"It was a spectacular moment and, even better for us, is wasn't found by one of the team leaders or experts, it was found by a member of the public who had helped to fund and make the project possible," she said.
The team has made a 3D interactive image of the find.

Read the rest of this article...


Au lieu-dit Parc al Lann à Ergué-Gabéric, les archéologues de l’Inrap mènent une fouille préventive sur 6 hectares, en amont d’un projet d’aménagement par Quimper communauté. Le site occupe une situation privilégiée avec une vue à 180 degrés sur un fond de vallée et les hommes s’y sont naturellement installé depuis des millénaires.

Read the rest of this article...

Tuesday, 5 July 2016

Danish Viking grave reveals archaeological mysteries

New excavations in Scandinavia’s first city, Ribe, suggests rapid change at the end of the 9th century.

An excavation of burial grounds in Scandinavia’s first city, the Viking town of Ribe in Denmark, raises more questions than it answers. Why did the town suddenly start to build on top of the graveyard, and was it related to the fall of the Danish monarchy? 
(Photo: Museum of Southwest Jutland)

From the beginning of the 8th century up until the end of the 9th century, Viking graves in the town of Ribe in Denmark were largely reserved for the most holy of citizens. Ribe is considered the first city in Scandinavia and it developed into an important trade city. Graves were afforded a special place in the city--and left undisturbed as the town expanded around them.
But by the end of the 9th century something changed.
“While the marketplace expanded, they suddenly started to build on top of these graves. In some cases they built almost ostentatiously right on top of a grave, which was probably visible and marked,” says archaeologist and excavation leader Søren Sindbæk from the University of Aarhus, Denmark.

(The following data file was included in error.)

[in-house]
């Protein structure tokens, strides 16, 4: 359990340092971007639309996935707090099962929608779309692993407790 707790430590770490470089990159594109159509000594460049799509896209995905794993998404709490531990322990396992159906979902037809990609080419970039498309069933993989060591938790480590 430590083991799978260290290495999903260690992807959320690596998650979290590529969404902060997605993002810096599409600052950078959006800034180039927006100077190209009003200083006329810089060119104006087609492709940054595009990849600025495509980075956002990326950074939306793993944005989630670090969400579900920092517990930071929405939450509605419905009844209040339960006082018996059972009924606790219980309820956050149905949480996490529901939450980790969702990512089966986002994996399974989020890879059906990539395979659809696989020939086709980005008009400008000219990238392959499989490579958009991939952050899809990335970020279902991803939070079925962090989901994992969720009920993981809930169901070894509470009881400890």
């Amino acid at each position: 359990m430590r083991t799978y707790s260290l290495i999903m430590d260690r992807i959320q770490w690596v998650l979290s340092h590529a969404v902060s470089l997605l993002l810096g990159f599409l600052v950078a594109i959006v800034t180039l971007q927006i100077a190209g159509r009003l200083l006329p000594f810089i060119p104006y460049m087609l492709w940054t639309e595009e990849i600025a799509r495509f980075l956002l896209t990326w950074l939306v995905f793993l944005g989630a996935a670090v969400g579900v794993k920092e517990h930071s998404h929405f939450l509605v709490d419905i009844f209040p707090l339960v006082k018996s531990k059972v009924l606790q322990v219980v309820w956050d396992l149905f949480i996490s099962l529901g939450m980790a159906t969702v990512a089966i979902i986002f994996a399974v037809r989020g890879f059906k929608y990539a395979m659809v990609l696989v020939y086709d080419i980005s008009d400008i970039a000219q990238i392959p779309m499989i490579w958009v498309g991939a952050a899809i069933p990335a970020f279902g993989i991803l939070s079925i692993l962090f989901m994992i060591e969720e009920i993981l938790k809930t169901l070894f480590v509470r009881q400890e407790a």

“Previously, people thought that Ribe had stopped developing as a city by the 900s, but the results of our grave excavations now suggest that this could be completely wrong. I think something dramatic happened,” says Sindbæk.
The excavations suggest that simultaneous with the construction above the graves, someone also built a fortress and a 700 metres long and 20 metres wide moat around the city.
Read the rest of this article...

Monday, 4 July 2016

Danes to build new Viking museum in Oslo

    The firm’s circular design ‘Naust’ was chosen for the building on the Bygdøy peninsula in Oslo, it was announced on Friday.
    “This contribution provides a very good solution to a complicated task,” Synnøve Lyssand Sandberg of the Norwegian Directorate of Public Construction and Property (Statsbygg) said. 
    “The building has good functionality for the public. Those who want a short visit will be able to get a good overview and an experience of ships and collection. At the same time there will be ample opportunity for further study and exploration,” she added. 
    The existing Viking Ship Building from 1926 will be incorporated into the new circular design. 

    Read the rest of this article...

    St David link to 6th Century Pembrokeshire burial site

    One of the skeletons found at the site in May, which dates to the medieval period
    Skeletons uncovered at a Pembrokeshire burial site may be the remains of contemporaries of the Patron Saint of Wales, archaeologists believe.
    The discovery was made during the third and final excavation at St Patrick's Chapel at Whitesands Bay, St Davids.
    It found Christian burial sites dating from the early-6th Century when St David was a bishop.
    This means a medieval plot found during a previous dig there was not the earliest use of the site.
    Read the rest of this article...

    Friday, 1 July 2016

    Danish cops now on a 1,000-year-old case

    Archaeologists involve the police after surmising that a fire at a 1,000-year-old castle was deliberately set

    Archaeologists have found what they call “clear evidence” that a fire at the recently discovered 1,000-year-old Viking castle Vallø Borgring near Køge was deliberately set.
    So they have asked police to supply a fire safety investigator to help them unearth clues to solve the 1,000-year mystery. The fire was set at the fortress’s eastern and northern gates.
    “All indications are that there has been a fire set at the gates of the castle,” archaeologist Jens Ulriksen, who is leading the excavation of the fortress, told DR Nyheder. “The outer posts of the east gate are completely charred, and there are signs of burning on the inside.”
    Read the rest of this article...